Personally I like to run green with my black. Oakheart Dryads makes for a fine early beater who plays well with Dreadbringer Lampads later on. Also if you can get a Nyx Weaver (which are currently going insanely late in drafts!) then you can consider the Strength from the Fallen strategy. Strength from the Fallen will go late as it is very specific: you need to be constellation and have a graveyard subtheme to make it playable.

Being aware of what constellation cards others will want and which they won’t is an important consideration when making your picks.

I don’t really like red or white with constellation, as their constellation cards aren’t as interesting. However, I can support white with a Coinsmith, 2 or 3 Grim Guardians and a Scholar of Athreos—who says you need to attack to win?

In packs 2 and 3 you have no constellation cards to pick up, but that doesn’t mean you go back to the best card for your colors. Enchantment cards go up in value significantly. Of particular value in pack 2 is the inspired cycle of creatures that can untap and make an enchantment creature for a cost. Forlorn Pseudamma is suddenly incredibly playable. It has evasion, so you can get in for damage against most of the field, and then you get to trigger constellation every turn. If you are in green/black then you may see Forlorn Pseudamma and Pheres-Band Raiders going late, but you can’t afford to risk them not wheeling—you have to take them on sight because they are such excellent enablers for the strategy.

You can go three-color in a constellation deck as conveniently much of the fixing is enchantment based. Market Festival, Nylea’s Presence, and Karametra’s Favor It can put a bit of a strain on your picks, though, if you need to take constellation and fixing in pack 1—so focus on the constellation elements and pick up any fixing as a freeroll in an otherwise weak or empty pack for you.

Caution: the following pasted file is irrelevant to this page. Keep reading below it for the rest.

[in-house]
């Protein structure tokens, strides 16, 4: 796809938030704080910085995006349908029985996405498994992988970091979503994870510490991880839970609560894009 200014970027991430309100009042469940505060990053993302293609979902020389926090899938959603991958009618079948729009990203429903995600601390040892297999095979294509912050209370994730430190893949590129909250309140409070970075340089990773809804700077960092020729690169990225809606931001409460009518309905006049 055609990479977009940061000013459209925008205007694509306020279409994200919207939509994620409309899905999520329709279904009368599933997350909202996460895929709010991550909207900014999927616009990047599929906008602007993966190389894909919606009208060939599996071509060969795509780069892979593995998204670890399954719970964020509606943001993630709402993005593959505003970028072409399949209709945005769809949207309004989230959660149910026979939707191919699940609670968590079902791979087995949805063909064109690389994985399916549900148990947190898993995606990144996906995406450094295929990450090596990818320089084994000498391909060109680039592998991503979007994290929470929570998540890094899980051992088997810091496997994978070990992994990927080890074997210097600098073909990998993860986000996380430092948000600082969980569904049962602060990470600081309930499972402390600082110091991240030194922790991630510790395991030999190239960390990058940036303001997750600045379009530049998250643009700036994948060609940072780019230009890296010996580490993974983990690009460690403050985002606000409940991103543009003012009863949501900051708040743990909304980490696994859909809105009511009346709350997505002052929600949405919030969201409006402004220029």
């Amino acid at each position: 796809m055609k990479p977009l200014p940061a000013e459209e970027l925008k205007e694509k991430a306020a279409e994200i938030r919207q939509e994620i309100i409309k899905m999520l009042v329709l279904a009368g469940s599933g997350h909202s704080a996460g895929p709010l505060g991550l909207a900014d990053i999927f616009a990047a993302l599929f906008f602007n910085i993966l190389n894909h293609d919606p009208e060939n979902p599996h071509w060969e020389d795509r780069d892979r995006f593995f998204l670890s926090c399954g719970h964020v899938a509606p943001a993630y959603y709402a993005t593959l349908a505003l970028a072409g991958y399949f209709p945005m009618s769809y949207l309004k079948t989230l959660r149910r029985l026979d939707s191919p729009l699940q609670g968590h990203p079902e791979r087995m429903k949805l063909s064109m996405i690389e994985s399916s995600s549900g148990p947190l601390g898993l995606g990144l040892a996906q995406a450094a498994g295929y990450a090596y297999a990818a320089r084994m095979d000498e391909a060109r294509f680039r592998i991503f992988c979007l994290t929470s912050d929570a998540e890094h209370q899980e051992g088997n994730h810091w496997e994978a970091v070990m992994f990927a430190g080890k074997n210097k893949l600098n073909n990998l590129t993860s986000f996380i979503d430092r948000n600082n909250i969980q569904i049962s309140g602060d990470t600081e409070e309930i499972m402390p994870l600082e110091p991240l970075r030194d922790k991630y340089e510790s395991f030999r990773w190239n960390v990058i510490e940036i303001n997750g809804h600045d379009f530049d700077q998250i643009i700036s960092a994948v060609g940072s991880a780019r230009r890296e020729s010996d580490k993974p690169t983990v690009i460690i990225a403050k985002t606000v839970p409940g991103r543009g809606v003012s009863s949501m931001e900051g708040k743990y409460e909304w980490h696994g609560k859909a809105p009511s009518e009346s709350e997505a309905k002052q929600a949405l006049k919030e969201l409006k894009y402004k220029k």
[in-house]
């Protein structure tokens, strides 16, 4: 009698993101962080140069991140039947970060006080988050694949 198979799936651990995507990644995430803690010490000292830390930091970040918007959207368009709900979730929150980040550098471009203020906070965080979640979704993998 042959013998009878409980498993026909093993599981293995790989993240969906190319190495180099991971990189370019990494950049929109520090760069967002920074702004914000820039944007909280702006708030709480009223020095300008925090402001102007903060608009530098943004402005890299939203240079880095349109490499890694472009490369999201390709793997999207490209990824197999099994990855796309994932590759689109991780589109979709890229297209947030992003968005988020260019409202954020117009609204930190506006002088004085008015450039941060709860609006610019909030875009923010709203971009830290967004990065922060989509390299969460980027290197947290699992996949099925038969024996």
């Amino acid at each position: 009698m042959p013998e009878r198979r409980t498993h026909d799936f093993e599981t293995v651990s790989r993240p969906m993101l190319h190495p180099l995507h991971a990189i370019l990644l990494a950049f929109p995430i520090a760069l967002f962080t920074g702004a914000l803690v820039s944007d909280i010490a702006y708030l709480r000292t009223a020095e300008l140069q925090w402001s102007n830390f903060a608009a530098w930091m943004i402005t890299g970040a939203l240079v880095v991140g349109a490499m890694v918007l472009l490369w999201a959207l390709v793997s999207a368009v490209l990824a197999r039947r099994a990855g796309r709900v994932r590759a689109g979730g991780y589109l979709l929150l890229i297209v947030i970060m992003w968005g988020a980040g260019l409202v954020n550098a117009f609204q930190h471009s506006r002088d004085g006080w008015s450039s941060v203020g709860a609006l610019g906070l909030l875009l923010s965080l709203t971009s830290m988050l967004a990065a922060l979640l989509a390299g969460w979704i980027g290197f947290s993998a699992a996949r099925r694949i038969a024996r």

You can pick up extra value during drafting from your heavy enchantment strategy. Cards like Reviving Melody or Dawn to Dusk will definitely be 2-for-1s, and no other deck wants them because they’re not efficient enough as a 1-for-1. Also the Nyx Aura cycle is amazing. I especially like Nyx Infusion as Grim Guardians wear it well, and -2/-2 for 3 has always been on the edge of efficiency for black aura-based removal.

I tried this strategy last Friday and this is what I ended up with:

I had 5 constellation creatures: 3 Grim Guardians, 1 Dreadbringer Lampads and 1 Oakheart Dryads.

12 other enchantments (or sources of enchantments) and then 4 pieces of non-enchantment removal, Reviving Melody for some excellent value and a Scourge of Skola Vale which seems like an excellent use for a dying Grim Guardian. The Hydra was fantastic in this deck as many of my creatures have big butts.

The point of the exercise was to ask if I could force the deck. The deck worked, but on reflection I think you want an additional incentive to really go into it. I’m talking here about having one of the rare constellation cards, specifically Eidolon of Blossoms or Doomwake Giant. My deck worked fine but it didn’t have one of these powerhouses to make it really tick. Personally I don’t think I’ll draft it again unless I open or am passed one of these goodies.

I did discover a serious flaw in the constellation deck: there are a couple of cards that completely ruin you. I played against a deck with Leonin Iconoclast and, er, it destroyed me. You can’t just keep making 1/4s if they keep dying while your opponent grows a monster! It was very unfun as it got drawn both games and unless you have a removal spell ready you are pretty much screwed (assuming they have some enablers in hand). Consign to Dust is also very painful, but at least it costs a lot to get multiple things and only happens once… unless they return it with Mnemonic Wall (I may have done this against a constellation deck; they may have been sad).

Because constellation decks exist you should considering picking up theses pieces of hate when you can. They have general use against other decks too, but against constellation, they crush.

Constellation was definitely a fun deck to draft and play and I hope I get an Eidolon of Blossoms soon. If you don’t have one of the two rare bombs then you absolutely need to pick Grim Guardian above anything else if you want to go deep on this strategy. I enjoyed the game when I got all three out!

Have you drafted constellation? Do you do it differently? Feel free to share you strategies and success stories in the comments below or tweet them @onionpixie and I will see you same time next week.